Female Scientist Develops Innovative Body Armor Technology

By Jacqueline Gase
NMHM Public Affairs Coordinator

Retired U.S. Navy Capt. Marlene DeMaio

Retired U.S. Navy Capt. Marlene DeMaio, now Clinical Professor of Orthopedics at Perelman School of Medicine, University of Pennsylvania, speaks about the obstacles her team faced when developing new body armor technology in the 1990s, during the November 19, 2019, Medical Museum Science Café titled "Modern Body Armor: How Science, Medicine, and Collaboration Save Lives" at the National Museum of Health and Medicine in Silver Spring, Maryland. (NMHM photo)

Visitors passing through the "Military Medicine: Challenges and Innovations" gallery at the National Museum of Health and Medicine will encounter an exhibit detailing advances in body armor technology. On display is the Interceptor Multi-Threat Body Armor System, an innovative modular design from the 1990s that protected service members better than any previous body armor design.

During the November 19, 2019, Medical Museum Science Café titled "Modern Body Armor: How Science, Medicine, and Collaboration Save Lives," retired U.S. Navy Capt. Marlene DeMaio discussed leading a medical team in a study that tested three types of body armor and validated the Interceptor system as the best contemporary design to combat military-grade weaponry.

DeMaio started her talk by noting the important development of Kevlar by Stephanie Kwolek in 1964. The wound and multilayered aramid fibers produced a protective material that became the basis for civilian and military soft armor. This armor system was later improved in the late 1990s by combining it with an outer "layer" of ceramic plates over the Kevlar. "We had a new ceramic system design, but … we weren't sure how effective it was … What we wanted to know, was if this new armor system could capture a high-velocity round so it doesn't go through the armor into the chest," said DeMaio.

To determine this, a multi-service team of engineers, physicians, pathologists, lab technicians, lawyers, and ethicists from across all three military departments tested three types of armor systems and analyzed the data.

The first armor system was a Kevlar vest with no ceramic plate inserts. The second was the new ceramic plate design used in Vietnam and the Gulf War. The final armor system was the Interceptor system, an 8.4 pound, 28-ply Kevlar vest with two, four-pound boron carbide ceramic plates, called Small Arms Protective Inserts, embedded in the Kevlar. After first testing on surrogate models, the team then applied their methods using human tissue.

DeMaio and her colleagues outfitted specimens with minimally invasive devices that measured internal trauma. Then, after fitting the specimens with each armor system, they impacted the armor with rounds of different velocities. After the tests, the forensic team performed an autopsy on each specimen to identify the internal injuries. "There was no penetration of any specimen at any time. Every single projectile was caught in the armor," said DeMaio. Confirming the armor systems worked to stop penetrating trauma, the team then had to define the survivability levels of the indirect trauma.

"Survivable was minimal trauma. The wounded person would be able to continue through the injury and would live if treated … Immediately survivable was if you were treated within an hour (the Golden Hour). Lethal was overwhelming trauma. Regardless of treatment, you're going to expire," said DeMaio.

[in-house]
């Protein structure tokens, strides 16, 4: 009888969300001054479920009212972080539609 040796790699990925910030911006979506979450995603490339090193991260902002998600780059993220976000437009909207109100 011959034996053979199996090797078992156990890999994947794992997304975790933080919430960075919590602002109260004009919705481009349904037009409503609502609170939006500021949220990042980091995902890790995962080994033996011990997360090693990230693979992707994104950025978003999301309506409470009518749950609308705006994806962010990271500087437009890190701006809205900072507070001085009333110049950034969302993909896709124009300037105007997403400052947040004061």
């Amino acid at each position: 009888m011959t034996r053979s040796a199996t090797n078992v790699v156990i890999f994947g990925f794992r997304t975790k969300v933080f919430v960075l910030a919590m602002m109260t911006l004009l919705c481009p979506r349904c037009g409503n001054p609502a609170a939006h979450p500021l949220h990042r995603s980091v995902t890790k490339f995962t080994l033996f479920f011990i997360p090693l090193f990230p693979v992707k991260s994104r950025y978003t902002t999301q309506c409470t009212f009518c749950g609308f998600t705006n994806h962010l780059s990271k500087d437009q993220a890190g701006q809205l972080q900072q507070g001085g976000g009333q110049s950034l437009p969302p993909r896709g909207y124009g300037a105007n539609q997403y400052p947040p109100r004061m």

Based on these new definitions, the Interceptor yielded more survivable trauma than the other armors when impacted with high velocity military-grade rounds, with one survivable specimen and three immediately survivable. Field and registry data further confirmed the Interceptor system as a success.

"We have the highest survival rate of all recent conflicts, and it correlates with the number of vests not penetrated," said DeMaio. According to DeMaio, there are three major reasons for the current survival rates: modern comprehensive combat trauma care, rapid coordinated MED-EVAC, and personal protective systems (body armor). Prior to the development of the Interceptor system, the mortality rate of service members from Vietnam and World War II was one in three, with 90 percent of injuries being penetrating trauma to the chest. Now, the mortality rate has decreased to one in 10.

"The research conducted by Dr. DeMaio and her team continues to positively impact the survivability of service members today," said Andrea Schierkolk, the museum's public programs manager. "The Interceptor body armor system on display in the museum's galleries is a record of a turning point in military research on armor systems," she said.

The museum's collections of body armor and ballistics technology extend well beyond the Interceptor. In our Historical Collections, protective equipment, like a breastplate conceived by a Confederate soldier, dates back to the Civil War. The Otis Historical Archives include photographs and journals detailing research in wound ballistics and body armor from World War II and the Korean War. The museum's holdings provide a detailed account of the history and development of military protective equipment and related technologies and is available to researchers by contacting us.

The museum's public programs provide forums for informal learning that connect the mission of the Department of Defense museum with the public. For more information about upcoming events, call (301) 319-3303 or visit https://www.medicalmuseum.mil.

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